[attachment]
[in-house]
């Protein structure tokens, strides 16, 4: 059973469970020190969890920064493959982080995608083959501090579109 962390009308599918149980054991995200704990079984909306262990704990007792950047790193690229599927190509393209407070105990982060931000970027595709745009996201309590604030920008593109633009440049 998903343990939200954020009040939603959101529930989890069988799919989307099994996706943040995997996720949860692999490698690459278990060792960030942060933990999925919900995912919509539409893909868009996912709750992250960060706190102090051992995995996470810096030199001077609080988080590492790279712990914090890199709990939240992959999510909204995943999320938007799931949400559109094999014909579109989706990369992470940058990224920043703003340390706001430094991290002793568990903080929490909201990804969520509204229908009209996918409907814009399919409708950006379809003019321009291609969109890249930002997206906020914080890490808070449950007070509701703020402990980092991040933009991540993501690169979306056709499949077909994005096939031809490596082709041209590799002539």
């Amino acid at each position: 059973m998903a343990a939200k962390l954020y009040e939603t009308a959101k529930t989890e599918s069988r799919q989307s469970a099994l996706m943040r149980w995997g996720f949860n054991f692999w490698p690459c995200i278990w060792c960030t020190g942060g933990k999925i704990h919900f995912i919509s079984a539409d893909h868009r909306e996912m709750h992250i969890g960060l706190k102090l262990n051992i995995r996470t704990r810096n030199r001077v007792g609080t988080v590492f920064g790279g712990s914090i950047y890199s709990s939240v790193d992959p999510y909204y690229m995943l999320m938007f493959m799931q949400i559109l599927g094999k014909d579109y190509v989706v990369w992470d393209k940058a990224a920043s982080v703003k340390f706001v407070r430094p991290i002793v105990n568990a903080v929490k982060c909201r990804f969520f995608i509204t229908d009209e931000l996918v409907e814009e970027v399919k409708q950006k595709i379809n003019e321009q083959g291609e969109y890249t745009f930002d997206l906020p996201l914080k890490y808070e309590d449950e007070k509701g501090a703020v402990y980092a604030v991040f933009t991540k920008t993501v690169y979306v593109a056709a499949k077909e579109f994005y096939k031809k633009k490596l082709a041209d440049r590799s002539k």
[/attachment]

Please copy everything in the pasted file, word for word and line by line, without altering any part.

[in-house]
């Protein structure tokens, strides 16, 4: 059973469970020190969890920064493959982080995608083959501090579109 962390009308599918149980054991995200704990079984909306262990704990007792950047790193690229599927190509393209407070105990982060931000970027595709745009996201309590604030920008593109633009440049 998903343990939200954020009040939603959101529930989890069988799919989307099994996706943040995997996720949860692999490698690459278990060792960030942060933990999925919900995912919509539409893909868009996912709750992250960060706190102090051992995995996470810096030199001077609080988080590492790279712990914090890199709990939240992959999510909204995943999320938007799931949400559109094999014909579109989706990369992470940058990224920043703003340390706001430094991290002793568990903080929490909201990804969520509204229908009209996918409907814009399919409708950006379809003019321009291609969109890249930002997206906020914080890490808070449950007070509701703020402990980092991040933009991540993501690169979306056709499949077909994005096939031809490596082709041209590799002539």
């Amino acid at each position: 059973m998903a343990a939200k962390l954020y009040e939603t009308a959101k529930t989890e599918s069988r799919q989307s469970a099994l996706m943040r149980w995997g996720f949860n054991f692999w490698p690459c995200i278990w060792c960030t020190g942060g933990k999925i704990h919900f995912i919509s079984a539409d893909h868009r909306e996912m709750h992250i969890g960060l706190k102090l262990n051992i995995r996470t704990r810096n030199r001077v007792g609080t988080v590492f920064g790279g712990s914090i950047y890199s709990s939240v790193d992959p999510y909204y690229m995943l999320m938007f493959m799931q949400i559109l599927g094999k014909d579109y190509v989706v990369w992470d393209k940058a990224a920043s982080v703003k340390f706001v407070r430094p991290i002793v105990n568990a903080v929490k982060c909201r990804f969520f995608i509204t229908d009209e931000l996918v409907e814009e970027v399919k409708q950006k595709i379809n003019e321009q083959g291609e969109y890249t745009f930002d997206l906020p996201l914080k890490y808070e309590d449950e007070k509701g501090a703020v402990y980092a604030v991040f933009t991540k920008t993501v690169y979306v593109a056709a499949k077909e579109f994005y096939k031809k633009k490596l082709a041209d440049r590799s002539k």